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William Strutt & William Wigston, Derby, England, c. 1828

The design by William Strutt of Derby from the late 1820s, was produced in small numbers by his friend, William Wigston. The original production ran to only 20 pieces due to the excessive cost.

Strutt enlisted the help of his lifelong friend William Wigston who was also a gifted engineer and gathered inspiration for his epicyclic clock from the rotary machines being manufactured at the Wigston factory. Only a limited number were produced as the cost was found to be prohibitive and took too much time from the main function of the Wigston factory. The first clocks were signed 'W. Wigston, Derby' (immediately underneath) "wm. Strutt, Esqr, Invt' showing this to be a joint effort. This example has that designation. Later the designation only had 'Wm. Strutt'. It is not clear when the clocks ceased to be manufactured. William Strutt died in 1830 and Willliam Wigston survived him by only five years.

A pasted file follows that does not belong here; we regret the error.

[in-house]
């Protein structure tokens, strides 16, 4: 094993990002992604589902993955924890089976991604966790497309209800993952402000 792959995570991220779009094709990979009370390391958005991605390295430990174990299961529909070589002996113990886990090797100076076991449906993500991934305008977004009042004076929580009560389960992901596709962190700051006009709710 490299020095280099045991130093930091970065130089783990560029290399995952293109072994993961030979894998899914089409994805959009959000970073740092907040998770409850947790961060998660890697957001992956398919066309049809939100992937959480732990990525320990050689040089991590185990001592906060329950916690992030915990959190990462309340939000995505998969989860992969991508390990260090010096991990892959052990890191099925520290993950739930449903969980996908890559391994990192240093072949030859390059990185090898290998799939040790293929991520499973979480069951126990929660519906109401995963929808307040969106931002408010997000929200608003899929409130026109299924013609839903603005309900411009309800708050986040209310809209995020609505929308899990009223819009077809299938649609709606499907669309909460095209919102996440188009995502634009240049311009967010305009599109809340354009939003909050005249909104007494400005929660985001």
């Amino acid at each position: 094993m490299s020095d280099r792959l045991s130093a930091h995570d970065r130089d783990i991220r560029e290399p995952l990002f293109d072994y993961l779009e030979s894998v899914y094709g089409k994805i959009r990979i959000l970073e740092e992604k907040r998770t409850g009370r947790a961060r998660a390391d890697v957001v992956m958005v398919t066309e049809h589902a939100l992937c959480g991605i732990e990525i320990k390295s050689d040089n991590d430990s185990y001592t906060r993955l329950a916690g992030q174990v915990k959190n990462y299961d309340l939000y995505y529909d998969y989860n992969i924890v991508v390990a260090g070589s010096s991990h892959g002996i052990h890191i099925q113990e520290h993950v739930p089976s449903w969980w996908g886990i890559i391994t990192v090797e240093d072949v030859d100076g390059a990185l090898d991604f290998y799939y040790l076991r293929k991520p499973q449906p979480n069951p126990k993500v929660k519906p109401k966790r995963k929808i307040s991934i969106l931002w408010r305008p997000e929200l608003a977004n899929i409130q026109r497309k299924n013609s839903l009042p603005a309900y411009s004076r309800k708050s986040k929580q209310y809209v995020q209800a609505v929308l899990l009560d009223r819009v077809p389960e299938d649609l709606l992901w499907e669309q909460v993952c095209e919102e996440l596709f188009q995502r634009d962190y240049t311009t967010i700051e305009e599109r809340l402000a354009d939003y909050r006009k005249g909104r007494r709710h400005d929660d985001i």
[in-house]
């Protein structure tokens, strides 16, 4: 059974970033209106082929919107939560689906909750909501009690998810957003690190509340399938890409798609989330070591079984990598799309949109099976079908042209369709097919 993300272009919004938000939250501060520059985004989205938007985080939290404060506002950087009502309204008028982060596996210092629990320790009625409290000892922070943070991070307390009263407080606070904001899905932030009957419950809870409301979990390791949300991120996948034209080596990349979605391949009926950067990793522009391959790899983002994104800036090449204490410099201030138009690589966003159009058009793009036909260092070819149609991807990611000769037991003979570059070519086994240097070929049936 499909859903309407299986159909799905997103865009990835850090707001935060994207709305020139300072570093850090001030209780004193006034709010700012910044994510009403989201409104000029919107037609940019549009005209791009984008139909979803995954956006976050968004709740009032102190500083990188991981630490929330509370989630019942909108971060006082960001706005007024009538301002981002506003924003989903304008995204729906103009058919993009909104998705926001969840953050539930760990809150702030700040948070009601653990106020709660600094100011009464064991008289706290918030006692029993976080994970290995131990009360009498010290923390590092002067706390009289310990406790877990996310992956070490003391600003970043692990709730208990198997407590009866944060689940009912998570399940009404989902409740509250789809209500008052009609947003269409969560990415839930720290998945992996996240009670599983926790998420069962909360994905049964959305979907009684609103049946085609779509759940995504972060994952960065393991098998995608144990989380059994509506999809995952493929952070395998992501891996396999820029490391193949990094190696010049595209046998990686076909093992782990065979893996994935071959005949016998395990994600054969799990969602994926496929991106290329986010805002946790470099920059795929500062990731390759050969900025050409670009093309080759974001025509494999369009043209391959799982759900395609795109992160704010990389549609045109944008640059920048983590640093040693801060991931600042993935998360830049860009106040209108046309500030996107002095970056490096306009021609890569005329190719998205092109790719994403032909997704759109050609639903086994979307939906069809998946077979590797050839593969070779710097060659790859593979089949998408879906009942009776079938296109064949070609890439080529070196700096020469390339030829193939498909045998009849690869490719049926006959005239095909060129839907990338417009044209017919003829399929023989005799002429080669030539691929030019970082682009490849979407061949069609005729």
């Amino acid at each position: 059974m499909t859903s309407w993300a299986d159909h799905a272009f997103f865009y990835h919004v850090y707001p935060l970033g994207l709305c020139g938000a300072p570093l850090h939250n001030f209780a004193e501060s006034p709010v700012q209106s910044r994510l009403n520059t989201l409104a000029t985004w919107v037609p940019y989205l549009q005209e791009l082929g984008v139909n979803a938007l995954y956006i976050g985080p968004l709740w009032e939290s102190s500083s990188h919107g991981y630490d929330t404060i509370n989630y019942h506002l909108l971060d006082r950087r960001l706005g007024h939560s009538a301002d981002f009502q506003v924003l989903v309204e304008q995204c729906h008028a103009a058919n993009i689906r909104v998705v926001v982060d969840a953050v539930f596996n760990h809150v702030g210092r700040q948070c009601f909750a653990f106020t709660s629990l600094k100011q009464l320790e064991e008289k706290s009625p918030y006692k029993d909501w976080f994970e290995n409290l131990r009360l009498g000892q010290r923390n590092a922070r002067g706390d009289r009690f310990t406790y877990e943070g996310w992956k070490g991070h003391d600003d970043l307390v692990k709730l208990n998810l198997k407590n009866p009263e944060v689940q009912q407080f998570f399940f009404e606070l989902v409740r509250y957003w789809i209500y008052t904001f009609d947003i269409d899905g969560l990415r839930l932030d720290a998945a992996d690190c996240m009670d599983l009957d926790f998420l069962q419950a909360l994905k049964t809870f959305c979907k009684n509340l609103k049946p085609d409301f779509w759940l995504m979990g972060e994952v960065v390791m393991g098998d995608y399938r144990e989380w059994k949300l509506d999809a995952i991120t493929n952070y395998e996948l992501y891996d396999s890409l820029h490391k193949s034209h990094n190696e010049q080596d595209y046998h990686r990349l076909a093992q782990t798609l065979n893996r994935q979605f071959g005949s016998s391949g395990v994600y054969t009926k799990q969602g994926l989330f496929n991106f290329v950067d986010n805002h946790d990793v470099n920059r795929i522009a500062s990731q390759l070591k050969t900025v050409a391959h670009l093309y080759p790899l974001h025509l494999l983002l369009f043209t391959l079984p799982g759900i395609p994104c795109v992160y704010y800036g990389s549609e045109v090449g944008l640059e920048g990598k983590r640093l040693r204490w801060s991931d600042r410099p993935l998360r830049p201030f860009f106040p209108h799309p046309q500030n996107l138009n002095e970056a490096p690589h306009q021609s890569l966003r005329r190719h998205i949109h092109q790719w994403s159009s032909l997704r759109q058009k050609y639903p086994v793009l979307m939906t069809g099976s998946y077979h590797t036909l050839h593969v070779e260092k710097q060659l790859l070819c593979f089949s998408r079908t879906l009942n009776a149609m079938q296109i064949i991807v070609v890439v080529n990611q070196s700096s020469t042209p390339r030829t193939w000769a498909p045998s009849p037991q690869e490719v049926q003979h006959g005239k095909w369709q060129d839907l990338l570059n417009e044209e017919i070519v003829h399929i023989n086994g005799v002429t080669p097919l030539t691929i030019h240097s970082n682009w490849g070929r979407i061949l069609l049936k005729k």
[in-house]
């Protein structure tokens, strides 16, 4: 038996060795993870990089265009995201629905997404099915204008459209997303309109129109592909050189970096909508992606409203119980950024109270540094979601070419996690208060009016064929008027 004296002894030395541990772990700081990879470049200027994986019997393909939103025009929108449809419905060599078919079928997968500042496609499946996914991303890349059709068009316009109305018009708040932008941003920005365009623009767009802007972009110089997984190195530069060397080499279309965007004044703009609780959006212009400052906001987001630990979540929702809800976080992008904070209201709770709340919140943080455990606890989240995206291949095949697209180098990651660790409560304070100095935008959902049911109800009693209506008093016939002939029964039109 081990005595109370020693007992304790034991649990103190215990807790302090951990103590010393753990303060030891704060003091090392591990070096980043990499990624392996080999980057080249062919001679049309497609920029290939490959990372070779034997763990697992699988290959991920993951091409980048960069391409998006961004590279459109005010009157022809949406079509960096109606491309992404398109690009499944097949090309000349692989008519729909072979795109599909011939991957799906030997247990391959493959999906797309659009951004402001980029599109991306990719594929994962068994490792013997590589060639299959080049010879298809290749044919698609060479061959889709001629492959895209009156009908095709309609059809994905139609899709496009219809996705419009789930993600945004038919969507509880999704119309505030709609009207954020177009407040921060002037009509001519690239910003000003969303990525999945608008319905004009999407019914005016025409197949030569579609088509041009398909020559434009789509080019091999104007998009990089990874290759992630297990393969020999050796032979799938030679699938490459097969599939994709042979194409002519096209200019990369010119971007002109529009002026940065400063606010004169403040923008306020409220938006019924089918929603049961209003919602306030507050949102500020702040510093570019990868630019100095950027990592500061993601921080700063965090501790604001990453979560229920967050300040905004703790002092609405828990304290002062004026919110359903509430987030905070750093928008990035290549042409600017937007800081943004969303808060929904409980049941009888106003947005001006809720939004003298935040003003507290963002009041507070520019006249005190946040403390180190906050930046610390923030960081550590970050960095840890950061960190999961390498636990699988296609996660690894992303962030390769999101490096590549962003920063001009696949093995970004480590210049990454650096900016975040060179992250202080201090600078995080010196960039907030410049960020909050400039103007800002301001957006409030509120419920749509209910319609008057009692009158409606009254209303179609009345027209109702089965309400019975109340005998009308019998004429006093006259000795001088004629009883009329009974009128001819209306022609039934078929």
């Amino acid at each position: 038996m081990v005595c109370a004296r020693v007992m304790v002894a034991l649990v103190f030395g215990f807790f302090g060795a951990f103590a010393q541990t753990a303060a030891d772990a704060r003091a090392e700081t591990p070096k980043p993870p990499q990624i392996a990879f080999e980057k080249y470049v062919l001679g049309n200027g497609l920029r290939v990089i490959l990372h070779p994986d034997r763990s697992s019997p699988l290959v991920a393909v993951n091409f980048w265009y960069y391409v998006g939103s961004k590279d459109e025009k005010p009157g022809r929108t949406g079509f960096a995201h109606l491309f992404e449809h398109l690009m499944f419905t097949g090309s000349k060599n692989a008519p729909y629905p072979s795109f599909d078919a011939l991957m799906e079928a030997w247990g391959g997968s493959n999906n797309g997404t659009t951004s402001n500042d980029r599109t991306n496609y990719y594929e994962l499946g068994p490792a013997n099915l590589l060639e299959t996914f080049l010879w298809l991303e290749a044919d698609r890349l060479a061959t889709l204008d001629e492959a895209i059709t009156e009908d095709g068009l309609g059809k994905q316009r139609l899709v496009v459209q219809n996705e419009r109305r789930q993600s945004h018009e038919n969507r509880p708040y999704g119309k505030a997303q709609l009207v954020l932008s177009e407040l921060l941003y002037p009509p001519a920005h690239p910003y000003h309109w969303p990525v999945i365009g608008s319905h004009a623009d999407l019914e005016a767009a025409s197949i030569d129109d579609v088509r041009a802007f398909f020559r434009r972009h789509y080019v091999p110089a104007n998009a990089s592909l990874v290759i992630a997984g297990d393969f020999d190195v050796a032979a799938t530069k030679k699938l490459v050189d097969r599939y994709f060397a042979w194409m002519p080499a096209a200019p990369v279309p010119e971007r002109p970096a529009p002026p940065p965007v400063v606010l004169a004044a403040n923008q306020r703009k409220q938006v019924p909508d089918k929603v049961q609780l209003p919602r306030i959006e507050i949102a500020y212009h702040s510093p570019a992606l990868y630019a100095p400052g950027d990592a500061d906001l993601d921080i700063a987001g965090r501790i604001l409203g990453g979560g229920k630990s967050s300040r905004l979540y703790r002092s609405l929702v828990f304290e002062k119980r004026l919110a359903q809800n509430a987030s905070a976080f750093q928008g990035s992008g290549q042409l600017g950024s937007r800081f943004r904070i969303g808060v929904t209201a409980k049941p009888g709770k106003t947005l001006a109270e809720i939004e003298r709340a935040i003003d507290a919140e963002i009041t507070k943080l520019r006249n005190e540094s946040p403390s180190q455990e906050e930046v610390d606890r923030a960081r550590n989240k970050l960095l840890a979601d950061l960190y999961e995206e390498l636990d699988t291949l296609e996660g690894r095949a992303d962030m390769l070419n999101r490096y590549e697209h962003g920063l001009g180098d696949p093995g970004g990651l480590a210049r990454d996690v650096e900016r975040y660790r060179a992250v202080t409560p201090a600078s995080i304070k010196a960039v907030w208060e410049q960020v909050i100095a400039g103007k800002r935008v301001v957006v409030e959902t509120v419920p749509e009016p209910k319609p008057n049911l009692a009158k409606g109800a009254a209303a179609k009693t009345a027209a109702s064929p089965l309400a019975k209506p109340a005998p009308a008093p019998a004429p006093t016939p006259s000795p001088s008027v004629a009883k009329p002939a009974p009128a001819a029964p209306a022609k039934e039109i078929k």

The epicyclic skeleton clock, although unique to the horological world, was never seriously expected to supersede conventional timekeepers. The design was a radical departure from ordinary practice, and epicyclic or 'sun and planet' gear embodied in the train, which serves the double purpose of gearing up the escape wheel and at the same time gearing down the hour wheel in a most ingenious manner, without the usual  motion wheels for that purpose.

 

 

 

 

1. Skeleton Clocks, F.B. Royer-Collard, pg. 100

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